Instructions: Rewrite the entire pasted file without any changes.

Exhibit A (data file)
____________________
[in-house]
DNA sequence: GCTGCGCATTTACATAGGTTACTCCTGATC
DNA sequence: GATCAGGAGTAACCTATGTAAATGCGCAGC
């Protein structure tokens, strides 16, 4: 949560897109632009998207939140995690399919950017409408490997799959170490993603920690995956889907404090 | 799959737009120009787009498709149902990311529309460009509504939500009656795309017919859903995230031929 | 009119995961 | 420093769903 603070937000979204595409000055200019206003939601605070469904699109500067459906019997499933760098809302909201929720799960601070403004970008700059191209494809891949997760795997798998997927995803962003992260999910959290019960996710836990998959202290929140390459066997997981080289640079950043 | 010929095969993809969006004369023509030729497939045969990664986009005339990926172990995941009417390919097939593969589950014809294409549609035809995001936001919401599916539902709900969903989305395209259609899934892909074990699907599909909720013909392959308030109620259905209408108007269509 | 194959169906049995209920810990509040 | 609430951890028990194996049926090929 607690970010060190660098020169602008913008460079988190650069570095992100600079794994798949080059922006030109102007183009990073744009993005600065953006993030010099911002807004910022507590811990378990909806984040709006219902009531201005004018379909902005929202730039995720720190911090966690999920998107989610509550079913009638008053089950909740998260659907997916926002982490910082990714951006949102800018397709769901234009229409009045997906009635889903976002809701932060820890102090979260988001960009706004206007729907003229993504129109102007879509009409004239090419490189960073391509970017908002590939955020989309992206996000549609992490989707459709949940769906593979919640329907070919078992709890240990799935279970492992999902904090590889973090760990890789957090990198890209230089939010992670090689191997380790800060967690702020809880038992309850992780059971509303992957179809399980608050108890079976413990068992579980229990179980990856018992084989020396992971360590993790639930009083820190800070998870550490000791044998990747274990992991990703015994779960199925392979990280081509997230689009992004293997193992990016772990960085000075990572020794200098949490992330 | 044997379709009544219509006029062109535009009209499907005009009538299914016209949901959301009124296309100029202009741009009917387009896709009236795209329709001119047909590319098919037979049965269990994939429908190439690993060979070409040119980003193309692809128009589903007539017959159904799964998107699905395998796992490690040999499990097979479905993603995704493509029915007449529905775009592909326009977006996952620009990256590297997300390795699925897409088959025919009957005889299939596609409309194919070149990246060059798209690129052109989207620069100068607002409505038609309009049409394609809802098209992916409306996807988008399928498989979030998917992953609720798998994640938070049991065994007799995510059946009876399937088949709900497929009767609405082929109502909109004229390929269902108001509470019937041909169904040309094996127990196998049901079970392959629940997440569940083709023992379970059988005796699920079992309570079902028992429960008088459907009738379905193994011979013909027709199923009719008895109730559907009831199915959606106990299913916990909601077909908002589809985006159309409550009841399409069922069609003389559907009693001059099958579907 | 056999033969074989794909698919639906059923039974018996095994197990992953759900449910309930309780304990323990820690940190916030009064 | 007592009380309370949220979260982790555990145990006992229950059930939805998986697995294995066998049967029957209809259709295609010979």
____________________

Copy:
[in-house]
DNA sequence: GCTGCGCATTTACATAGGTTACTCCTGATC
DNA sequence: GATCAGGAGTAACCTATGTAAATGCGCAGC
């Protein structure tokens, strides 16, 4: 949560897109632009998207939140995690399919950017409408490997799959170490993603920690995956889907404090 | 799959737009120009787009498709149902990311529309460009509504939500009656795309017919859903995230031929 | 009119995961 | 420093769903 603070937000979204595409000055200019206003939601605070469904699109500067459906019997499933760098809302909201929720799960601070403004970008700059191209494809891949997760795997798998997927995803962003992260999910959290019960996710836990998959202290929140390459066997997981080289640079950043 | 010929095969993809969006004369023509030729497939045969990664986009005339990926172990995941009417390919097939593969589950014809294409549609035809995001936001919401599916539902709900969903989305395209259609899934892909074990699907599909909720013909392959308030109620259905209408108007269509 | 194959169906049995209920810990509040 | 609430951890028990194996049926090929 607690970010060190660098020169602008913008460079988190650069570095992100600079794994798949080059922006030109102007183009990073744009993005600065953006993030010099911002807004910022507590811990378990909806984040709006219902009531201005004018379909902005929202730039995720720190911090966690999920998107989610509550079913009638008053089950909740998260659907997916926002982490910082990714951006949102800018397709769901234009229409009045997906009635889903976002809701932060820890102090979260988001960009706004206007729907003229993504129109102007879509009409004239090419490189960073391509970017908002590939955020989309992206996000549609992490989707459709949940769906593979919640329907070919078992709890240990799935279970492992999902904090590889973090760990890789957090990198890209230089939010992670090689191997380790800060967690702020809880038992309850992780059971509303992957179809399980608050108890079976413990068992579980229990179980990856018992084989020396992971360590993790639930009083820190800070998870550490000791044998990747274990992991990703015994779960199925392979990280081509997230689009992004293997193992990016772990960085000075990572020794200098949490992330 | 044997379709009544219509006029062109535009009209499907005009009538299914016209949901959301009124296309100029202009741009009917387009896709009236795209329709001119047909590319098919037979049965269990994939429908190439690993060979070409040119980003193309692809128009589903007539017959159904799964998107699905395998796992490690040999499990097979479905993603995704493509029915007449529905775009592909326009977006996952620009990256590297997300390795699925897409088959025919009957005889299939596609409309194919070149990246060059798209690129052109989207620069100068607002409505038609309009049409394609809802098209992916409306996807988008399928498989979030998917992953609720798998994640938070049991065994007799995510059946009876399937088949709900497929009767609405082929109502909109004229390929269902108001509470019937041909169904040309094996127990196998049901079970392959629940997440569940083709023992379970059988005796699920079992309570079902028992429960008088459907009738379905193994011979013909027709199923009719008895109730559907009831199915959606106990299913916990909601077909908002589809985006159309409550009841399409069922069609003389559907009693001059099958579907 | 056999033969074989794909698919639906059923039974018996095994197990992953759900449910309930309780304990323990820690940190916030009064 | 007592009380309370949220979260982790555990145990006992229950059930939805998986697995294995066998049967029957209809259709295609010979």